In fact, Ciudad Guzmán is full of small specialist shops, which I think we have largely lost in the UK. On one corner, is a cobbler who does amazing work in recovering shoes that in the west we would throw away. There are many small tailors specialising in clothes repairs. The other day, I came across a small shop selling knitting products which was full of women participating in a knitting circle.
There must be literally hundreds of abarrotes, small grocery corner shops. The bad news for them, and in my opinion for Ciudad Guzmán as a whole, is that I just heard Walmart is planning on building a Superstore here along with a Sams Club.
5. The People.
A potential downside of Ciudad Guzmán is that it is a very conservative, catholic city – it was a stronghold for the deeply Catholic Cristeros fighting the Mexican post-revolutionary government in the Civil War in the 1920’s. Like in other strongly catholic areas in Mexico there is an emphasis on appearances. The reality behind the appearance can, of course, be very different.
The good news, which is the other side of the coin, is that the city is full of traditions and the people are extremely courteous, warm and friendly. When I lived in Cuernavaca for a year, I don’t remember anyone ever asking me where I was from in a shop. Here it happens all the time.
6. The Traditions.
One of the principal reasons I like living here is that it is a very traditional Mexican city in a rural area. There is very little foreign tourism.
This means that traditional forms of life are still very present here: the observance of the novena in different neighbourhoods leading up to the Día de Guadalupe on December 12th; the October Feria; the pilgrimage to Talpa starting in early March; the celebration of the Saint Day of each different barrio. I suspect some of the traditions are declining and the city now has a fancy new coffee shop from the Italian Coffee company chain in prime position in the arcade near the corner of the main plaza. And as I commented already, the Walmart Empire will be arriving soon. But it is still possible to see people on horseback or with donkeys in the smaller streets.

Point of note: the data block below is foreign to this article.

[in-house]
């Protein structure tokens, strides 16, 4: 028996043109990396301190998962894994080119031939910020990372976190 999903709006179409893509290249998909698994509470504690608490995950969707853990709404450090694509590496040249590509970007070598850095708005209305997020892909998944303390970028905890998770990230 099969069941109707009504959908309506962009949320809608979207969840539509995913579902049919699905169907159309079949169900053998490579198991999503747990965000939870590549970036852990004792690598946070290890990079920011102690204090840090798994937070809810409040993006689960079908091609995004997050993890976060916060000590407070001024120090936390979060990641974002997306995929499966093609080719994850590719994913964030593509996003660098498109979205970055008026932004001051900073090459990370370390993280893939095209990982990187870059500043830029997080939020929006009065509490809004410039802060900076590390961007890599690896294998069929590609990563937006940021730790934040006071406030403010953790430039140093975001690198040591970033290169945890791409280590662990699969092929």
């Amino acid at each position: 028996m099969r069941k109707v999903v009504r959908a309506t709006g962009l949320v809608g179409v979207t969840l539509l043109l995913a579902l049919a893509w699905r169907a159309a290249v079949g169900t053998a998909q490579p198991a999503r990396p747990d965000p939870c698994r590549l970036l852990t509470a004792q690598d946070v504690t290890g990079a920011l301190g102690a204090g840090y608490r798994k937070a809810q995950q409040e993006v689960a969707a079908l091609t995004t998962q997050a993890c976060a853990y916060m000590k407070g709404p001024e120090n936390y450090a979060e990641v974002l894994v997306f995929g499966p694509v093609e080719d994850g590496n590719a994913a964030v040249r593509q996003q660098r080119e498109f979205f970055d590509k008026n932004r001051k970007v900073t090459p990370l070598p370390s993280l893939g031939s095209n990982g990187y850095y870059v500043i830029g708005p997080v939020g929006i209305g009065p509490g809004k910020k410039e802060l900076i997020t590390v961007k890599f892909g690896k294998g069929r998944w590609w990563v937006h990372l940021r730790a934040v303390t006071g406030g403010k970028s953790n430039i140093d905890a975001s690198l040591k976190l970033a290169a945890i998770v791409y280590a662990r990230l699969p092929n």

One of the most interesting times to be in Ciudad Guzmán is for the three week long Feria in October which culminates in an enormous three hour long procession of different types of traditional dancers, charros (Mexican cowboys, cowgirls and cowchildren), carros alegoricos (displays of bible scenes mounted on tractors), and finally a huge, heavy wooden platform carrying the statues of the Patron Saint – St. Joseph holding el Niño Jesús – and the Virgin Mary. The platform is held upright for the procession around the city, which can take up to six hours, by two teams of around 50 men. It is a great honour to do this.
7. The Food.
Like everywhere in Mexico, Ciudad Guzmán has its particular specialities as well as the whole range of typical delicious Mexican food. Local delicacies include: chile de uña (tostadas spread with a finely chopped mixture of chile, tomatoes, coriander, onion and other more secret ingredients); the enormous Pepe’s tostadas which are also known as ‘tostadas de muco’ for the effect the spicy tostadas have on the nose; ponche de granada which is mexzcal and pomegranate juice; and palenquetas, which are a local sweet made of nuts embedded in a sugary base.
Also like many places in Mexico, there is a whole range of places to eat. Fancy restaurants, cenadurias which serve pozole, tamales, flautas, enchilidas and tostadas at night, and lots of wonderful street food. Just in the short street where I live there are two really good, cheap restaurants. I can have a soup thick with fresh vegetables, chicken in a mole or pepian sauce, and a home made dessert with the aguafresca of the day for 56 pesos (about 5 USD). When eating out is so good and cheap, no wonder I don’t cook at home as much as I used to in England.
What still delights me is that after five years of living here, I can still discover new food haunts. Only this morning I found a great bakery which I must have passed countless times without noticing it. Shops here have much less emphasis on display and design than their western counterparts so you often have to be told about the food they sell. One of my favourite places is a little juice bar set in a wooden hut in someone’s front garden on the way to the Parque Ecológico. Here for 12 pesos Doña Chuey will make you a ‘levanta muerto’ (‘wake the dead’) – made of freshly squeezed orange juice, carrot juice, pineapple, kiwi, celery, plum, apple and beetroot.
And finally, you never know what is around the corner for you in any Mexican city